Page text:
On May 25th the CDC released its most recent report on COVID-19.  There is a lot of useful information in the report, but there are a couple of things I would like to spotlight.

The first key statistic is that their best guess estimate for the mortality rate of symptomatic cases is 0.4%.  They also estimate an asymptomatic rate of 35%.  Using that rate, it would bring the infection mortality rate of COVID to 0.26%.

Here is a quick chart comparing the CDC’s current best guess infection mortality rate of COVID to some bad years of the flu.  The worst year recently was in 2018 which had an infection mortality rate of 0.13%

The question becomes if future estimates will go higher or lower.  There is little doubt in my mind that it will continue to go lower because they are projecting a 35% asymptomatic rate, which is almost certainly low.  This CDC report was based upon information through the end of April.

On May 5th, the CMMID Repository (Centre for Mathematical Modeling of Infectious Diseases) released a study reviewing the data from the Diamond Princess Cruise Ship.  Their math indicated that the asymptomatic rate on that cruise ship was 74%, and this is in a population that averaged just under 60 years of age.  At this point, we all know that COVID’s virulence decreases with age, so the overall rate of asymptomatic infections could be even higher than the 74% the CMMID is indicating.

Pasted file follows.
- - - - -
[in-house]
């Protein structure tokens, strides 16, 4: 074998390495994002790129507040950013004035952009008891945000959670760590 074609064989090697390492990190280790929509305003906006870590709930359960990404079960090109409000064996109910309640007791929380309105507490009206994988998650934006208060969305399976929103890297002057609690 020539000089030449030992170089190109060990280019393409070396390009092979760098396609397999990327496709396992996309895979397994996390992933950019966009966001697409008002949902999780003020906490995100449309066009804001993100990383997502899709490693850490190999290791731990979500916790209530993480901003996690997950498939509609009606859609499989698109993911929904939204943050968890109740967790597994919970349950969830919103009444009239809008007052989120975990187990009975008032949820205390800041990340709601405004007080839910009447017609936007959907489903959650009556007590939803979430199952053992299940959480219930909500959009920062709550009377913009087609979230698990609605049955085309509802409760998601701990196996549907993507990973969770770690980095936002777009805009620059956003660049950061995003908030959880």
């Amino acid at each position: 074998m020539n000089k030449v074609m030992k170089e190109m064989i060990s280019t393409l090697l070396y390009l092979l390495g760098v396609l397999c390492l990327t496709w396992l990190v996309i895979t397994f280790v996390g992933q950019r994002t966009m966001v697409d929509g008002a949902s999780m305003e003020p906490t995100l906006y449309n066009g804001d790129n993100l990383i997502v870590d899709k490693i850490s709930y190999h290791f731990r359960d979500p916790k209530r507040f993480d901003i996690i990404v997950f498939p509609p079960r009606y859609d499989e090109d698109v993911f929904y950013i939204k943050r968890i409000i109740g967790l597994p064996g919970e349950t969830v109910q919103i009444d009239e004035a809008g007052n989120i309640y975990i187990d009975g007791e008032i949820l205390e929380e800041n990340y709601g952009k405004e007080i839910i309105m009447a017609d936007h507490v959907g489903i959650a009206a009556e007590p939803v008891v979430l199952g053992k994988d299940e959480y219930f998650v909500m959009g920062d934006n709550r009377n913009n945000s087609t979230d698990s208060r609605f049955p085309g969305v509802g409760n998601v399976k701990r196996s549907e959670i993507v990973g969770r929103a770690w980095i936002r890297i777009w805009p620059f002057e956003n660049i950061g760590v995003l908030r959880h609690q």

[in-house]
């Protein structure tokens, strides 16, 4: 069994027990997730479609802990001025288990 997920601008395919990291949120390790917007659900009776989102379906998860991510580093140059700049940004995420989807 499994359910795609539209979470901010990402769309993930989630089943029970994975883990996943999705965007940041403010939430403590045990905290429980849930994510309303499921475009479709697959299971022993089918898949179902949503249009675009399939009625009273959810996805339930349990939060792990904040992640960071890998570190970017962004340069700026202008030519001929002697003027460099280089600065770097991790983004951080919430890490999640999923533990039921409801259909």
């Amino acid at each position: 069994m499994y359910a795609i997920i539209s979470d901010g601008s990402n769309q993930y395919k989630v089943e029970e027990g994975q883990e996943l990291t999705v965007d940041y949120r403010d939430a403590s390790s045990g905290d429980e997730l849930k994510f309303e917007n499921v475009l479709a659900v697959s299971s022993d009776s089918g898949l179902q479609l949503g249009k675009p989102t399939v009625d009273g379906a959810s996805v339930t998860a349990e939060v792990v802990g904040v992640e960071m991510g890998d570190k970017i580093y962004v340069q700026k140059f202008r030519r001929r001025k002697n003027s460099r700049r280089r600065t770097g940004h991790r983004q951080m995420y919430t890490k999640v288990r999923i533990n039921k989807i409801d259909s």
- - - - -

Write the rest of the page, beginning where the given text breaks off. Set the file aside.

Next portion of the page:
Based on recent antibody studies, the rate may be as high as 90%, but that is not as solid as the math from the CMMID.  Let’s just propose that the rate of asymptomatic cases is 75%.  That would bring the infection mortality rate set by the CDC down to 0.1%.

In case you are not familiar with that number, it is generally associated with an “average” year of the flu.  This means that the infection mortality rate of COVID is likely to be akin to the average year of the flu.

However, the problem with COVID is that it is highly contagious.  This increases the chances of any one person becoming infected  making it dangerous to us as a whole, even if it is not more severe individually.  The good news is that it was a novel coronavirus and no longer is.  COVID will never again be as dangerous as it was because it will never be new again. 

And once we have a vaccine for the most vulnerable, it will be even less deadly.  There is hope folks, the sky is not falling, and we are not entering a new normal.